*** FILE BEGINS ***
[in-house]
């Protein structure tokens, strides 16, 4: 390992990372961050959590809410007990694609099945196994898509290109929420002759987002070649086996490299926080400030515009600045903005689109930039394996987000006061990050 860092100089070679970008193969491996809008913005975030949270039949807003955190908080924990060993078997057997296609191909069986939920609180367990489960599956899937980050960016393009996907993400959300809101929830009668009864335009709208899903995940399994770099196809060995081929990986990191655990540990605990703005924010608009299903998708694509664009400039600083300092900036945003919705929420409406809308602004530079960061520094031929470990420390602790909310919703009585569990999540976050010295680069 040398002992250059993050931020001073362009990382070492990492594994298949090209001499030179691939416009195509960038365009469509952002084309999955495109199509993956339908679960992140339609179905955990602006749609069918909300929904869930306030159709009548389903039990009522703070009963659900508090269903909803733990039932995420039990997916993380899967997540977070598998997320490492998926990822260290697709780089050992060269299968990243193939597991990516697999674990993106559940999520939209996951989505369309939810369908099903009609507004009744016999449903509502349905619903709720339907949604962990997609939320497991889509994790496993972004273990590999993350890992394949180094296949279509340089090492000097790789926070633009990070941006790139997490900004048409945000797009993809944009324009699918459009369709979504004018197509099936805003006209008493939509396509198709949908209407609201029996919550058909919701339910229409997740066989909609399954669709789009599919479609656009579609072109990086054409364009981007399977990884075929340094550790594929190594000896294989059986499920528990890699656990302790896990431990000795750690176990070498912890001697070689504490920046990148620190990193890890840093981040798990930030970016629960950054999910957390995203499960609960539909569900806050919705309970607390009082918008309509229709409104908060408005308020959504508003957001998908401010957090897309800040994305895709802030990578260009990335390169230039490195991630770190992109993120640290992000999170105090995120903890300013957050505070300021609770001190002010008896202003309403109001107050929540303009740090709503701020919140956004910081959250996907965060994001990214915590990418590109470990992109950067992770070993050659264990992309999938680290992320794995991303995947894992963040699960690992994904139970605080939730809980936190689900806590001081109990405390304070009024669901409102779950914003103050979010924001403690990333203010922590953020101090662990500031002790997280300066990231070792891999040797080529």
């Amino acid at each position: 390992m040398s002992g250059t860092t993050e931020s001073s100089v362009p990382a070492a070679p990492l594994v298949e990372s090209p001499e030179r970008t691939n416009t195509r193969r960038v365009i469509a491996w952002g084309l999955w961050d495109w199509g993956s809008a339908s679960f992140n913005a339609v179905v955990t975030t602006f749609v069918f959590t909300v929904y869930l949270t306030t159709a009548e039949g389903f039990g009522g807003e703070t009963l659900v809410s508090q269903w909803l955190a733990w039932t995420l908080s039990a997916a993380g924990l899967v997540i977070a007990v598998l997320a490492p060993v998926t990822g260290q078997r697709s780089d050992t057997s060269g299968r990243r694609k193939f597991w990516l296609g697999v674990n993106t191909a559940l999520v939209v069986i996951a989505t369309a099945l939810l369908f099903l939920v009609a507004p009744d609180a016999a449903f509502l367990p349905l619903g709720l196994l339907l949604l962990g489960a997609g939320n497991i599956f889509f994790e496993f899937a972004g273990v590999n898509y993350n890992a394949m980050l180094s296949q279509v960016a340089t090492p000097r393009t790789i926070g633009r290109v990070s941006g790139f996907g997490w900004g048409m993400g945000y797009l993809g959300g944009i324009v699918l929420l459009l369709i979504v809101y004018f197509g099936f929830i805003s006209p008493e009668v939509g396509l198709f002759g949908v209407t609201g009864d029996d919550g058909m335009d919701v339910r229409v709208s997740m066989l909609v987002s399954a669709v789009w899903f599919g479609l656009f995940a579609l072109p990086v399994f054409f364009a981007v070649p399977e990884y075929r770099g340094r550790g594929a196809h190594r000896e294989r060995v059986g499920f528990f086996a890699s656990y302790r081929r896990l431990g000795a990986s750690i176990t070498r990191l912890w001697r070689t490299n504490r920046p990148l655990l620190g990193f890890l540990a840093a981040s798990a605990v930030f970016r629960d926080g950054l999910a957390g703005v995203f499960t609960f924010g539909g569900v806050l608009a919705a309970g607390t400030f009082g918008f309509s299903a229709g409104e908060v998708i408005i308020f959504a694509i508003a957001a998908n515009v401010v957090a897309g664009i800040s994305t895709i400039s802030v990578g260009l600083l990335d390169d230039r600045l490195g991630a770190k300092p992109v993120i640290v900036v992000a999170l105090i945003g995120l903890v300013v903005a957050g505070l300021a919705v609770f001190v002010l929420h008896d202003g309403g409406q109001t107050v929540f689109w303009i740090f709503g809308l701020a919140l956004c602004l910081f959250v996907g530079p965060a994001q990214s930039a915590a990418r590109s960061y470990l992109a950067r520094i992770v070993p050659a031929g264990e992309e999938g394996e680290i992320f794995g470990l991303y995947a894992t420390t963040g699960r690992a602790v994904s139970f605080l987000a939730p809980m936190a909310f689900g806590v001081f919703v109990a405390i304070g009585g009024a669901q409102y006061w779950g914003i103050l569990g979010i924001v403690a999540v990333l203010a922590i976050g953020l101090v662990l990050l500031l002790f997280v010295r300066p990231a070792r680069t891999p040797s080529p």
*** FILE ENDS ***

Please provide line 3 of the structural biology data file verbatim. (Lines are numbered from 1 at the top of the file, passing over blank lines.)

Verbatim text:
């Amino acid at each position: 390992m040398s002992g250059t860092t993050e931020s001073s100089v362009p990382a070492a070679p990492l594994v298949e990372s090209p001499e030179r970008t691939n416009t195509r193969r960038v365009i469509a491996w952002g084309l999955w961050d495109w199509g993956s809008a339908s679960f992140n913005a339609v179905v955990t975030t602006f749609v069918f959590t909300v929904y869930l949270t306030t159709a009548e039949g389903f039990g009522g807003e703070t009963l659900v809410s508090q269903w909803l955190a733990w039932t995420l908080s039990a997916a993380g924990l899967v997540i977070a007990v598998l997320a490492p060993v998926t990822g260290q078997r697709s780089d050992t057997s060269g299968r990243r694609k193939f597991w990516l296609g697999v674990n993106t191909a559940l999520v939209v069986i996951a989505t369309a099945l939810l369908f099903l939920v009609a507004p009744d609180a016999a449903f509502l367990p349905l619903g709720l196994l339907l949604l962990g489960a997609g939320n497991i599956f889509f994790e496993f899937a972004g273990v590999n898509y993350n890992a394949m980050l180094s296949q279509v960016a340089t090492p000097r393009t790789i926070g633009r290109v990070s941006g790139f996907g997490w900004g048409m993400g945000y797009l993809g959300g944009i324009v699918l929420l459009l369709i979504v809101y004018f197509g099936f929830i805003s006209p008493e009668v939509g396509l198709f002759g949908v209407t609201g009864d029996d919550g058909m335009d919701v339910r229409v709208s997740m066989l909609v987002s399954a669709v789009w899903f599919g479609l656009f995940a579609l072109p990086v399994f054409f364009a981007v070649p399977e990884y075929r770099g340094r550790g594929a196809h190594r000896e294989r060995v059986g499920f528990f086996a890699s656990y302790r081929r896990l431990g000795a990986s750690i176990t070498r990191l912890w001697r070689t490299n504490r920046p990148l655990l620190g990193f890890l540990a840093a981040s798990a605990v930030f970016r629960d926080g950054l999910a957390g703005v995203f499960t609960f924010g539909g569900v806050l608009a919705a309970g607390t400030f009082g918008f309509s299903a229709g409104e908060v998708i408005i308020f959504a694509i508003a957001a998908n515009v401010v957090a897309g664009i800040s994305t895709i400039s802030v990578g260009l600083l990335d390169d230039r600045l490195g991630a770190k300092p992109v993120i640290v900036v992000a999170l105090i945003g995120l903890v300013v903005a957050g505070l300021a919705v609770f001190v002010l929420h008896d202003g309403g409406q109001t107050v929540f689109w303009i740090f709503g809308l701020a919140l956004c602004l910081f959250v996907g530079p965060a994001q990214s930039a915590a990418r590109s960061y470990l992109a950067r520094i992770v070993p050659a031929g264990e992309e999938g394996e680290i992320f794995g470990l991303y995947a894992t420390t963040g699960r690992a602790v994904s139970f605080l987000a939730p809980m936190a909310f689900g806590v001081f919703v109990a405390i304070g009585g009024a669901q409102y006061w779950g914003i103050l569990g979010i924001v403690a999540v990333l203010a922590i976050g953020l101090v662990l990050l500031l002790f997280v010295r300066p990231a070792r680069t891999p040797s080529p």